bundle: nil];
    YourViewController *yourController = (YourViewController *)[mainStoryboard 
      instantiateViewControllerWithIdentifier:@"YourViewControllerID"];
    self.window.rootViewController = yourController;
}

return YES;
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4  
As far as I know and was able to try it out, this is the updated answer. – gnclmorais Oct 21 '13 at 15:59
2  
and what's the code for this approach? – Fede Cugliandolo Dec 14 '13 at 20:51
    
A storyboard's name is its filename without the extension so it could also be "Main_iPhone" or "Main_iPad" if you've set up your project that way. – Brian White Feb 7 '14 at 21:33
    
and then how do we transition back to the original rootViewController after login. At least to my knowledge of iOS 7 and Xcode 5.0.2 - changing the root view controller back will immediate and without animation switch the view hierarchy. The UX team have murdered coders for less. – lol Feb 20 '14 at 0:33
    
How would I do that using Swift? – Leo Dabus Nov 30 '14 at 8:17

Generally, the system should be handling view controller instantiation with a storyboard. What you want is to traverse the viewController hierarchy by grabbing a reference to the self.window.rootViewController as opposed to initializing view controllers, which should already be initialized correctly if you've setup your storyboard properly.

So, let's say your rootViewController is a UINavigationController and then you want to send something to its top view controller, you would do it like this in your AppDelegate's didFinishLaunchingWithOptions:

UINavigationController *nav = (UINavigationController *) self.window.rootViewController;
MyViewController *myVC = (MyViewController *)nav.topViewController;
myVC.data = self.data;

In Swift if would be very similar:

let nav = self.window.rootViewController as! UINavigationController;
let myVC = nav.topViewController as! MyViewController
myVc.data = self.data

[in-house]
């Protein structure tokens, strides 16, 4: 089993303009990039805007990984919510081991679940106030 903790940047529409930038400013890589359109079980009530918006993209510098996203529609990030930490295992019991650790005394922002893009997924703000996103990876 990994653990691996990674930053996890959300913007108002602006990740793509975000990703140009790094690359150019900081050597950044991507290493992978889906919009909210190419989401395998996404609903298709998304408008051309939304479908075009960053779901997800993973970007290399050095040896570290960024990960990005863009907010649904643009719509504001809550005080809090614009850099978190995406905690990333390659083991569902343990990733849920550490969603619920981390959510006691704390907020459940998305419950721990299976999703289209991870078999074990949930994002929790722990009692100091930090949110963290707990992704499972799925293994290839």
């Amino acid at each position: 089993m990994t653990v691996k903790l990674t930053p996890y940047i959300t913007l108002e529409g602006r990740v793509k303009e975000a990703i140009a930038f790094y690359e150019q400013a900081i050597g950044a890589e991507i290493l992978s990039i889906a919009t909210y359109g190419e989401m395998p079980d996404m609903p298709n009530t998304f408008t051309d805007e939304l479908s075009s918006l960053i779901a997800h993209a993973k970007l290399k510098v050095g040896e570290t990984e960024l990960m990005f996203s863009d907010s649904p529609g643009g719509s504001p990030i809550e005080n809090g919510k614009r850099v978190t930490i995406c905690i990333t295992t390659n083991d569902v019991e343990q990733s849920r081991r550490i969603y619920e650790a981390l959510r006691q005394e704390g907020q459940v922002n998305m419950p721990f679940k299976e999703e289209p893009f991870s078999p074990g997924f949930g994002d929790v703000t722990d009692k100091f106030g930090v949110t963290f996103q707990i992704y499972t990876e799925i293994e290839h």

You really shouldn't be initializing view controllers using storyboard id's from the app delegate unless you want to bypass the normal way storyboard is loaded and load the whole storyboard yourself. If you're having to initialize scenes from the AppDelegate you're most likely doing something wrong. I mean imagine you, for some reason, want to send data to a view controller way down the stack, the AppDelegate shouldn't be reaching way into the view controller stack to set data. That's not its business. It's business is the rootViewController. Let the rootViewController handle its own children! So, if I were bypassing the normal storyboard loading process by the system by removing references to it in the info.plist file, I would at most instantiate the rootViewController using instantiateViewControllerWithIdentifier:, and possibly its root if it is a container, like a UINavigationController. What you want to avoid is instantiating view controllers that have already been instantiated by the storyboard. This is a problem I see a lot. In short, I disagree with the accepted answer. It is incorrect unless the posters means to remove loading of the storyboard from the info.plist since you will have loaded 2 storyboards otherwise, which makes no sense. It's probably not a memory leak because the system initialized the root scene and assigned it to the window, but then you came along and instantiated it again and assigned it again. Your app is off to a pretty bad start!